Next centre in Miranda is Plaza Bolivar. Again, the key questions become numbers. The opposition says they are supposed to get 198 sheets but they were only given 150, that they had used these up (not counting what the itinerants were doing) Further, they won’t get any more. When it is pointed out that 150 was 3/4 of their total and that they would be entitled to 50 more tomorrow, a furious argument breaks out between representatives, observers, etc. It’s all happening very fast, and I look from face to face. I miss the subtitles. We leave shortly after it is established that they can get 50 more.
I decide to pass on the afternoon trip. The pattern is clear, and I am more interested in learning about the charges of fraud that are emerging from the government side (something you don’t get on the bus or at the signature tables). In fact, I have concluded that this business of being an international observer is a bit like seeing through a glass darkly— we see only appearances and not what is actually happening. How many people are signing several times at different places? How many forged identifications? How many sheets are being slipped in when no one is looking? We can have suspicions that something is not quite right, and we can identify specific abuses (as with the use of the Sumate cards and the problem of unregulated itinerants), but there is absolutely no way that it is possible for us to have any idea of the scope of problems at all. This is something to remember when you hear of representatives from the Carter Center or other observer bodies talk about how smoothly and properly this process is going. I return and turn on the TV and see a person from the Carter Center (from California) say exactly this— it is all going very well.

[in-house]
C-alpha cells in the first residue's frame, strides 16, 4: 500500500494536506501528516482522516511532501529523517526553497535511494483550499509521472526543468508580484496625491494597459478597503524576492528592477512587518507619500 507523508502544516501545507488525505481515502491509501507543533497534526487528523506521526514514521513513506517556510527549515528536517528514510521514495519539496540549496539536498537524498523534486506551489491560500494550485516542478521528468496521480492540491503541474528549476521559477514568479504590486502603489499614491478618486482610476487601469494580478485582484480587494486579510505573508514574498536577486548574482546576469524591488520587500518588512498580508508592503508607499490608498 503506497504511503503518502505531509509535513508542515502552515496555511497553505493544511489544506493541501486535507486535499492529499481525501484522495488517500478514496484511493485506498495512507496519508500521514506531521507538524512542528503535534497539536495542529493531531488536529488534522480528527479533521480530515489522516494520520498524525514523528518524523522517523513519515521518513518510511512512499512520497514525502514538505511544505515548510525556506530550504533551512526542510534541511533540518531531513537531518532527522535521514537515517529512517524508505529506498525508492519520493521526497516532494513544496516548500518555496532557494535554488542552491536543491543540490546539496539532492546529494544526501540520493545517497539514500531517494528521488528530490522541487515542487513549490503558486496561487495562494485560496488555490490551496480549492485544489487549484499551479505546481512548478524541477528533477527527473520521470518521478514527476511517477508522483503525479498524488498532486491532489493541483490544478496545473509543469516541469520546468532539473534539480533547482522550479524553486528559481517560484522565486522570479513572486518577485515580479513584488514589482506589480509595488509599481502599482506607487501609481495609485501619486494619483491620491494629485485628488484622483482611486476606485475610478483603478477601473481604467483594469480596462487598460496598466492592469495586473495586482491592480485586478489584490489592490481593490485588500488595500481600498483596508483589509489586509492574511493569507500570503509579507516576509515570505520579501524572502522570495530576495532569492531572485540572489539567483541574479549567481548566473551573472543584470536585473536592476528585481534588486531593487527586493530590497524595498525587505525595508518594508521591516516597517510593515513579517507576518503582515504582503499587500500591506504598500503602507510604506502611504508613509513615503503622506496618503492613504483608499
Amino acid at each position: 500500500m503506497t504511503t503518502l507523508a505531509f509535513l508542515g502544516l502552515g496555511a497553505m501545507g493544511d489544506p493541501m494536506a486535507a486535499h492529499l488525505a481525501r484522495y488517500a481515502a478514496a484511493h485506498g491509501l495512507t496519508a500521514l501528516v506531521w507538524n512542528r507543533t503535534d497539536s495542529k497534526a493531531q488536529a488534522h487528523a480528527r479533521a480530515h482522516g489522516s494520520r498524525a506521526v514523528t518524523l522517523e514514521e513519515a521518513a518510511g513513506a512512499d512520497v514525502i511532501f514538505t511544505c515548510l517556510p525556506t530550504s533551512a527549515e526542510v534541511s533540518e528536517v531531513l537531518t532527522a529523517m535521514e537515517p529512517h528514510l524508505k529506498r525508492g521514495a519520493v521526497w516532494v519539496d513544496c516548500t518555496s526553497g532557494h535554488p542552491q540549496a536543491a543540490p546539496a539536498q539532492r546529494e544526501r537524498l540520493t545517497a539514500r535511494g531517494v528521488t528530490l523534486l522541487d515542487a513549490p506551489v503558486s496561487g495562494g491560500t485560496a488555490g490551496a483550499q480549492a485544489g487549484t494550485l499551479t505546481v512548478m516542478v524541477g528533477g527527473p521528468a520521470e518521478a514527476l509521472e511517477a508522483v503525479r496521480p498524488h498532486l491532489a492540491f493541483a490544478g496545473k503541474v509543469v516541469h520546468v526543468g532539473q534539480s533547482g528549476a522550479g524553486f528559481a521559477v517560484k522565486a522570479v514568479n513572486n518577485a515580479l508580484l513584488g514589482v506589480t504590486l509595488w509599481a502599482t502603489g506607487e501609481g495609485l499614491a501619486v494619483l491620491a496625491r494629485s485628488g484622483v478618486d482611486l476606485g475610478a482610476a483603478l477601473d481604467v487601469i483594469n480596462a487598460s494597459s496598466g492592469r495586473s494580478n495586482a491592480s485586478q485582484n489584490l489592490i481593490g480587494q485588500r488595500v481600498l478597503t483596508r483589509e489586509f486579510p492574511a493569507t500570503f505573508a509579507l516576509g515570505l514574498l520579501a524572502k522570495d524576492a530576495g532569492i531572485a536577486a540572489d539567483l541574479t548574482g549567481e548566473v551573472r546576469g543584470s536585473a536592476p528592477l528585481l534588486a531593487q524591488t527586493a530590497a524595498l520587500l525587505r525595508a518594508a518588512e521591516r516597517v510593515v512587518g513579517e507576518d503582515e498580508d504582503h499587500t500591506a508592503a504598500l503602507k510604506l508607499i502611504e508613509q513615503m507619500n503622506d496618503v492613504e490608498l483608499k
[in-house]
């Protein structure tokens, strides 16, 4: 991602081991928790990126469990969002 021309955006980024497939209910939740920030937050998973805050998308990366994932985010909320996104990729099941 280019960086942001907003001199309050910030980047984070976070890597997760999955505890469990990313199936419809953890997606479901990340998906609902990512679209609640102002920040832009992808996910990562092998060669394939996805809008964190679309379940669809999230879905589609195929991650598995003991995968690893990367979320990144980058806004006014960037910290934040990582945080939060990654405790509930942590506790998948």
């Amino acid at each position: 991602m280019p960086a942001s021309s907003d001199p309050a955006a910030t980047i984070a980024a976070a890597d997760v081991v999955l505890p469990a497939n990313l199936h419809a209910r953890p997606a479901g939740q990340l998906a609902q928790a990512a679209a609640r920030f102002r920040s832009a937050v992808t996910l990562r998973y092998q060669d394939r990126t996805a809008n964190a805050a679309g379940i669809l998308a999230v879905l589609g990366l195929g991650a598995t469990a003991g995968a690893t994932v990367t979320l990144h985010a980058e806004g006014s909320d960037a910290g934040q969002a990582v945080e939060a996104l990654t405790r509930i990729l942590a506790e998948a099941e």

Incredible stories of fraud now on TV. I’ll pass these on in the next note. There have been confrontations and tables shut. The border with Colombia shut at places because of fraud at border areas.